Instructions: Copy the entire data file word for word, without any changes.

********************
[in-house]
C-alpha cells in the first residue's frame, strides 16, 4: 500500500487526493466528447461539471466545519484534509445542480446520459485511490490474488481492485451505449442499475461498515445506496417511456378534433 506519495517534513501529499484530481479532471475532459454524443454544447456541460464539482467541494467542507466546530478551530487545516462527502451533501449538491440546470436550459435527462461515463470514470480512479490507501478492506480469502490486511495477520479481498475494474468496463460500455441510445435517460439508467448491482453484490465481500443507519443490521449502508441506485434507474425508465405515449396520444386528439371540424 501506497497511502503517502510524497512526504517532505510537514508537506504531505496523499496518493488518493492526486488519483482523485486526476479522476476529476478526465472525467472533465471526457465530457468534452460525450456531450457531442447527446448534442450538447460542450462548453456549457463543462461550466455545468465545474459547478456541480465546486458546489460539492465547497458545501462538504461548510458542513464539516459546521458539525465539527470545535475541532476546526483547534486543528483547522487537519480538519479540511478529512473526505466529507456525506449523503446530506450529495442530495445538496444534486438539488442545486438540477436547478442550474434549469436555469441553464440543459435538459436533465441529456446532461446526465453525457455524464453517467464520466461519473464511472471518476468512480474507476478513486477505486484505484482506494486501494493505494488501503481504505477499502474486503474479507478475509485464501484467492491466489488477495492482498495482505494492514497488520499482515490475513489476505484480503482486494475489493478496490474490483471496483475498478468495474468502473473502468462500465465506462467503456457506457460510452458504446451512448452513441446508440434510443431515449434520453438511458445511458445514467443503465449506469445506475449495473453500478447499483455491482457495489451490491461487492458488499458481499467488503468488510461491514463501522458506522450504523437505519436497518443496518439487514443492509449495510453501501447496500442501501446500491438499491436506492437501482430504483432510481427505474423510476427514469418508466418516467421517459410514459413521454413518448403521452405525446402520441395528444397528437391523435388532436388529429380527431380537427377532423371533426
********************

[in-house]
C-alpha cells in the first residue's frame, strides 16, 4: 500500500487526493466528447461539471466545519484534509445542480446520459485511490490474488481492485451505449442499475461498515445506496417511456378534433 506519495517534513501529499484530481479532471475532459454524443454544447456541460464539482467541494467542507466546530478551530487545516462527502451533501449538491440546470436550459435527462461515463470514470480512479490507501478492506480469502490486511495477520479481498475494474468496463460500455441510445435517460439508467448491482453484490465481500443507519443490521449502508441506485434507474425508465405515449396520444386528439371540424 501506497497511502503517502510524497512526504517532505510537514508537506504531505496523499496518493488518493492526486488519483482523485486526476479522476476529476478526465472525467472533465471526457465530457468534452460525450456531450457531442447527446448534442450538447460542450462548453456549457463543462461550466455545468465545474459547478456541480465546486458546489460539492465547497458545501462538504461548510458542513464539516459546521458539525465539527470545535475541532476546526483547534486543528483547522487537519480538519479540511478529512473526505466529507456525506449523503446530506450529495442530495445538496444534486438539488442545486438540477436547478442550474434549469436555469441553464440543459435538459436533465441529456446532461446526465453525457455524464453517467464520466461519473464511472471518476468512480474507476478513486477505486484505484482506494486501494493505494488501503481504505477499502474486503474479507478475509485464501484467492491466489488477495492482498495482505494492514497488520499482515490475513489476505484480503482486494475489493478496490474490483471496483475498478468495474468502473473502468462500465465506462467503456457506457460510452458504446451512448452513441446508440434510443431515449434520453438511458445511458445514467443503465449506469445506475449495473453500478447499483455491482457495489451490491461487492458488499458481499467488503468488510461491514463501522458506522450504523437505519436497518443496518439487514443492509449495510453501501447496500442501501446500491438499491436506492437501482430504483432510481427505474423510476427514469418508466418516467421517459410514459413521454413518448403521452405525446402520441395528444397528437391523435388532436388529429380527431380537427377532423371533426